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In JoVE (1)
Other Publications (1)
Articles by Yan Q. Xiong in JoVE
Experimental Endocarditis Model of Methicillin Resistant Staphylococcus aureus (MRSA) in Rat
Wessam Abdel Hady1, Arnold S. Bayer1,2, Yan Q. Xiong1,2
1Department of Medicine, Division of Infectious Diseases, Los Angeles Biomedical Research Institute at Harbor-UCLA Medical Center, 2Geffen School of Medicine at UCLA
Experimental rat endocarditis model due to methicillin-resistant S. aureus.
Other articles by Yan Q. Xiong on PubMed
Real-time in Vivo Bioluminescent Imaging for Evaluating the Efficacy of Antibiotics in a Rat Staphylococcus Aureus Endocarditis Model
Antimicrobial Agents and Chemotherapy. Jan, 2005 | Pubmed ID: 15616318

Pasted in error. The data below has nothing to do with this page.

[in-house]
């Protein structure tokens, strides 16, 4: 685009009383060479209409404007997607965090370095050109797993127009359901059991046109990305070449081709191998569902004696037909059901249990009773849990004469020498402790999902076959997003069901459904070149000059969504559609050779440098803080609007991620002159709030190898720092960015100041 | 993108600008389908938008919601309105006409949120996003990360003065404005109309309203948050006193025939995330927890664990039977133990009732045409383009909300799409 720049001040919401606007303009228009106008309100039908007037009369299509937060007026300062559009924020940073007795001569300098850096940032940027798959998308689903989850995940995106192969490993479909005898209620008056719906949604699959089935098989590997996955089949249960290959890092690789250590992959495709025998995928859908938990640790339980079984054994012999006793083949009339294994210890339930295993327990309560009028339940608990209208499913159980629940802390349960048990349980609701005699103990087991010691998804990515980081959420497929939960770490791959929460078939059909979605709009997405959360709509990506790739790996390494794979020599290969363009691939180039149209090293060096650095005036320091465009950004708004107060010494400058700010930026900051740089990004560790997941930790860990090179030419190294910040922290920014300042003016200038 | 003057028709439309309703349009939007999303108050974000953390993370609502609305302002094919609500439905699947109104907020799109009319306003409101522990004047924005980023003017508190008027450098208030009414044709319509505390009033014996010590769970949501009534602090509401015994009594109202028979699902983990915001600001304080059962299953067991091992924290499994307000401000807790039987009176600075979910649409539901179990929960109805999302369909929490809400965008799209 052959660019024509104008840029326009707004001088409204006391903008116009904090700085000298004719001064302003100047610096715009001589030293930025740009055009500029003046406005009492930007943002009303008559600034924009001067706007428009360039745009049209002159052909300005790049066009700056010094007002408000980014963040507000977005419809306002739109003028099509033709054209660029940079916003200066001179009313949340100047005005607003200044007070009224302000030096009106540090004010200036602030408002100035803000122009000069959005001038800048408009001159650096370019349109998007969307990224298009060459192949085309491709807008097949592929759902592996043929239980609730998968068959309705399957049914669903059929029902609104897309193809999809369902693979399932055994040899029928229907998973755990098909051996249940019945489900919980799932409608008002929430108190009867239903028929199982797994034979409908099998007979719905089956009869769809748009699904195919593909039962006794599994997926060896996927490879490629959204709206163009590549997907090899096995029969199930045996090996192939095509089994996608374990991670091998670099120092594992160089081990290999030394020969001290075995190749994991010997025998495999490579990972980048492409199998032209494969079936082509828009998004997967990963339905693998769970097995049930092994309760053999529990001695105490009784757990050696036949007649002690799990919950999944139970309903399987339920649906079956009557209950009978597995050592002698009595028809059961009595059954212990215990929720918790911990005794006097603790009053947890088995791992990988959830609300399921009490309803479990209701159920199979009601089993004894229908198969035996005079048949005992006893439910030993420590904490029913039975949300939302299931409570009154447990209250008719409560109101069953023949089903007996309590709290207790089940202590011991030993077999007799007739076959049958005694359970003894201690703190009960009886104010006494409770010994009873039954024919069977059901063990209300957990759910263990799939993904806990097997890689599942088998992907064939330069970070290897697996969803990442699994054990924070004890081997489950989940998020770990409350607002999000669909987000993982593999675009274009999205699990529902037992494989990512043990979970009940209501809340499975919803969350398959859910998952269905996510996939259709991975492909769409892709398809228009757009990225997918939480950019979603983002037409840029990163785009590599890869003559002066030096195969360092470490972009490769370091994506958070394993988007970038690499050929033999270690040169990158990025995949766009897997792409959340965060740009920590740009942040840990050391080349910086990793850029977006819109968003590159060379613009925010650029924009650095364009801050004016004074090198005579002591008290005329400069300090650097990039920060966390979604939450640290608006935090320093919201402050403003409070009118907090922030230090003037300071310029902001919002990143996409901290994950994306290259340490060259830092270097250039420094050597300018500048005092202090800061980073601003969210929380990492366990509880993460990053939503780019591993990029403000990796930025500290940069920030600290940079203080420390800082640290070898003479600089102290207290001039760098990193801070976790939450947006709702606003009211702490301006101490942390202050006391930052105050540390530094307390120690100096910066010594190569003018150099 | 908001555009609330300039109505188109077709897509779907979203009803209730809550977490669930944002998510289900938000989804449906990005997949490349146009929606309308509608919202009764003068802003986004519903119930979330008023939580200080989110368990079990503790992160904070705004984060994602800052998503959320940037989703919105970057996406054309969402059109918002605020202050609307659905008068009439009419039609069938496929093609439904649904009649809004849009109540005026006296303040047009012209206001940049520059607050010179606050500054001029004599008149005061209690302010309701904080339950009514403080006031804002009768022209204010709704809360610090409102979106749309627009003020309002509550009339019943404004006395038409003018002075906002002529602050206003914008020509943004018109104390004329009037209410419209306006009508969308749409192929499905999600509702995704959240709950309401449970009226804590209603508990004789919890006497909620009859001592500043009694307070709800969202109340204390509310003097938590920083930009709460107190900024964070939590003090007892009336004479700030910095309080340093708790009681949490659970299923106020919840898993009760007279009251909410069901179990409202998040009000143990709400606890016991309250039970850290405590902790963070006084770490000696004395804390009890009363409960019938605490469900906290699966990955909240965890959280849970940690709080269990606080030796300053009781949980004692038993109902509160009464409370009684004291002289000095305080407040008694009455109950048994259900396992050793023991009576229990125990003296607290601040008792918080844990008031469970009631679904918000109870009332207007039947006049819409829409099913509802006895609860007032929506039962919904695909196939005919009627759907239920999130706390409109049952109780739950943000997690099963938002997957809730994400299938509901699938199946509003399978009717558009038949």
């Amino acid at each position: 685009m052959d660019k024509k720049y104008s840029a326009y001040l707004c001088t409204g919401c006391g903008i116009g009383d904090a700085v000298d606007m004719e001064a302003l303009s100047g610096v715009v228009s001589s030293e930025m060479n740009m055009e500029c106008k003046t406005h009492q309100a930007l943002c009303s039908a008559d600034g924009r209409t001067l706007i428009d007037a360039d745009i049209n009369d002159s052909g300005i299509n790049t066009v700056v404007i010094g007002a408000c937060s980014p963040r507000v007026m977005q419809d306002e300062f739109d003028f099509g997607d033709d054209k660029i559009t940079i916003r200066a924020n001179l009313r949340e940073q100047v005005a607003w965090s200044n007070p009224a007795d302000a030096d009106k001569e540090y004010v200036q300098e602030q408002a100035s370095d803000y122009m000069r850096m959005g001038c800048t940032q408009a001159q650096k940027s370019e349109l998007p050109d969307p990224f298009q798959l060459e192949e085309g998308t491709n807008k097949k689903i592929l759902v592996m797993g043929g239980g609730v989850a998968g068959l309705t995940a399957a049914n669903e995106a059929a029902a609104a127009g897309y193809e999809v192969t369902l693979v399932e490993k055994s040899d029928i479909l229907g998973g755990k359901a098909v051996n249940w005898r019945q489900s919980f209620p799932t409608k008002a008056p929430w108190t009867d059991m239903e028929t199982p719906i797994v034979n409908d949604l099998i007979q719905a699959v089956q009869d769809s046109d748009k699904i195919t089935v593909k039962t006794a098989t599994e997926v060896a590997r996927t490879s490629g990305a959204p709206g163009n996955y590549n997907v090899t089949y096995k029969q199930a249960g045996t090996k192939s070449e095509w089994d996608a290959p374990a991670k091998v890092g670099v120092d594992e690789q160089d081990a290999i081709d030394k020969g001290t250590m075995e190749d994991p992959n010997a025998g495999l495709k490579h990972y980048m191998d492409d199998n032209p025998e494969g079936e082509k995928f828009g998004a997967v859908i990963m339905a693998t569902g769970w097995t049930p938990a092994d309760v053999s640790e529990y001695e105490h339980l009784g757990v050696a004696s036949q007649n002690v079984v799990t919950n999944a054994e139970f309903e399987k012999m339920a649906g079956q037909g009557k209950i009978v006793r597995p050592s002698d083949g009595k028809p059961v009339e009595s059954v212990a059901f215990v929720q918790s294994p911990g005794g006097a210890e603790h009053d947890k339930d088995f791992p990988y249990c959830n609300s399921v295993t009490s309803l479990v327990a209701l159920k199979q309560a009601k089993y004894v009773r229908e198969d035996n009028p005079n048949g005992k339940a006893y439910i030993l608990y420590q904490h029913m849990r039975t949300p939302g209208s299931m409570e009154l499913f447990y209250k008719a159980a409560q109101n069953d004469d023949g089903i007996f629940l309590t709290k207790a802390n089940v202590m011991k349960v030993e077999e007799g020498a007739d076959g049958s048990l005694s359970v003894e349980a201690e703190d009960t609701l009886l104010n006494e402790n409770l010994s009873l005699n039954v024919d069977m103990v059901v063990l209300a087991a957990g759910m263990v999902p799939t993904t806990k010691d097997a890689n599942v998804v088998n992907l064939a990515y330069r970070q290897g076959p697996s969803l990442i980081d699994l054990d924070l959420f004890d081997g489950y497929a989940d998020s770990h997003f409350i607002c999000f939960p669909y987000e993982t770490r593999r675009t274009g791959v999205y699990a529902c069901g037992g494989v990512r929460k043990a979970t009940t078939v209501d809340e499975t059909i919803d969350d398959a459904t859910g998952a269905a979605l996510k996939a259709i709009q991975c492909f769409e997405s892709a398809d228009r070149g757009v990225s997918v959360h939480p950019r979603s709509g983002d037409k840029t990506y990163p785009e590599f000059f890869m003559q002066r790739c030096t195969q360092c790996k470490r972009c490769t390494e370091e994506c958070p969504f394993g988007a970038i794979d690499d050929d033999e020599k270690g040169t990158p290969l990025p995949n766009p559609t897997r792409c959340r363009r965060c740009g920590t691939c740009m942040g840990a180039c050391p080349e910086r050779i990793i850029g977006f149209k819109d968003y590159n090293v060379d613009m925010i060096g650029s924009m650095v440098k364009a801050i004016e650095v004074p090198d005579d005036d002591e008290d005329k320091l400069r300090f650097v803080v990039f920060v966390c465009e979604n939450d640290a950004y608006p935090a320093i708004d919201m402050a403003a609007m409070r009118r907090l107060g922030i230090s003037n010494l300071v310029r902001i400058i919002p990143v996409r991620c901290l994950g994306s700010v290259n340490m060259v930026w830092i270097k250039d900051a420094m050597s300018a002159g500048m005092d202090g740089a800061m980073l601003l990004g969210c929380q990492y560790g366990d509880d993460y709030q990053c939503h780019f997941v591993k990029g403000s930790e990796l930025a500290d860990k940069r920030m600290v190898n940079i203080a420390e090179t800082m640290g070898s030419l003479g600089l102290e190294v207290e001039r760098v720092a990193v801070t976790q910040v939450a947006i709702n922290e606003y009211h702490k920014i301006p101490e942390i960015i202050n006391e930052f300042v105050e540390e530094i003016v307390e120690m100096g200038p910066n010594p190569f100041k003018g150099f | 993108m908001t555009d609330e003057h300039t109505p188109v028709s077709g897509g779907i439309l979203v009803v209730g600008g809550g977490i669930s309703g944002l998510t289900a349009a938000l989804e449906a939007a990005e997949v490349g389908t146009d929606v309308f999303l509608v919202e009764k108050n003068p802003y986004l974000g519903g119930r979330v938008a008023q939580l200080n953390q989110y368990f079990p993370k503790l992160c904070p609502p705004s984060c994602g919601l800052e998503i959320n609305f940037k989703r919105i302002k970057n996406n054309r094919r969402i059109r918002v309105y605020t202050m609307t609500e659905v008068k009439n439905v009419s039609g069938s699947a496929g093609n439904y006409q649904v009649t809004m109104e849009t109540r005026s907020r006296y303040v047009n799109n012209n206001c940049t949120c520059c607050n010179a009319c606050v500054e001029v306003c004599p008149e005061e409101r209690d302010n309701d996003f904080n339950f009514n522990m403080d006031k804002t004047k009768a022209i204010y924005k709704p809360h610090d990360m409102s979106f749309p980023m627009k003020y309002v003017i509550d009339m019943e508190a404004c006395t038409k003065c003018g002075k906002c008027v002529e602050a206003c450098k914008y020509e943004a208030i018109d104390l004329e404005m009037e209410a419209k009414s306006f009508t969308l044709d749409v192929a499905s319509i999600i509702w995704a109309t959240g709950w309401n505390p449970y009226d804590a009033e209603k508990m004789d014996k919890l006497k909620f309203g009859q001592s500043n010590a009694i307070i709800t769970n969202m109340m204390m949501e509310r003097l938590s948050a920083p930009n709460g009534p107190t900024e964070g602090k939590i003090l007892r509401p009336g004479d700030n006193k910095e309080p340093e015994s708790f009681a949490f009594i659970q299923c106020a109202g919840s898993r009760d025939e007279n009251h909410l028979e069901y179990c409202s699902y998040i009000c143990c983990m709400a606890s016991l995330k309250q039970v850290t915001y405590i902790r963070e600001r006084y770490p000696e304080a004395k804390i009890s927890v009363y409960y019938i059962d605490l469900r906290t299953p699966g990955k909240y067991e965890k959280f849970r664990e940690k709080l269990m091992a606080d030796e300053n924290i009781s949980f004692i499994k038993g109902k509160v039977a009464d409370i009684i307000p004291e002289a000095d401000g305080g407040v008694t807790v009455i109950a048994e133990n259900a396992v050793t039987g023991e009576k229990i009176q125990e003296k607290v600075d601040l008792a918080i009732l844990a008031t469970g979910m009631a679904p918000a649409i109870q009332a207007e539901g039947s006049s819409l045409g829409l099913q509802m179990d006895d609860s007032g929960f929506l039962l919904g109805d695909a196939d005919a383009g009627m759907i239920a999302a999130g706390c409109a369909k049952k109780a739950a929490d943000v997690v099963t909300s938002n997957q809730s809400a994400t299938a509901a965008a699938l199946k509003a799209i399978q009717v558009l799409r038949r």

Therapeutic options for invasive Staphylococcus aureus infections have become limited due to rising antimicrobial resistance, making relevant animal model testing of new candidate agents more crucial than ever. In the present studies, a rat model of aortic infective endocarditis (IE) caused by a bioluminescently engineered, biofilm-positive S. aureus strain was used to evaluate real-time antibiotic efficacy directly. This strain was vancomycin and cefazolin susceptible but gentamicin resistant. Bioluminescence was detected and quantified daily in antibiotic-treated and control animals with IE, using a highly sensitive in vivo imaging system (IVIS). Persistent and increasing cardiac bioluminescent signals (BLS) were observed in untreated animals. Three days of vancomycin therapy caused significant reductions in both cardiac BLS (>10-fold versus control) and S. aureus densities in cardiac vegetations (P < 0.005 versus control). However, 3 days after discontinuation of vancomycin therapy, a greater than threefold increase in cardiac BLS was observed, indicating relapsing IE (which was confirmed by quantitative culture). Cefazolin resulted in modest decreases in cardiac BLS and bacterial densities. These microbiologic and cardiac BLS differences during therapy correlated with a longer time-above-MIC for vancomycin (>12 h) than for cefazolin ( approximately 4 h). Gentamicin caused neither a reduction in cardiac S. aureus densities nor a reduction in BLS. There were significant correlations between cardiac BLS and S. aureus densities in vegetations in all treatment groups. These data suggest that bioluminescent imaging provides a substantial advance in the real-time monitoring of the efficacy of therapy of invasive S. aureus infections in live animals.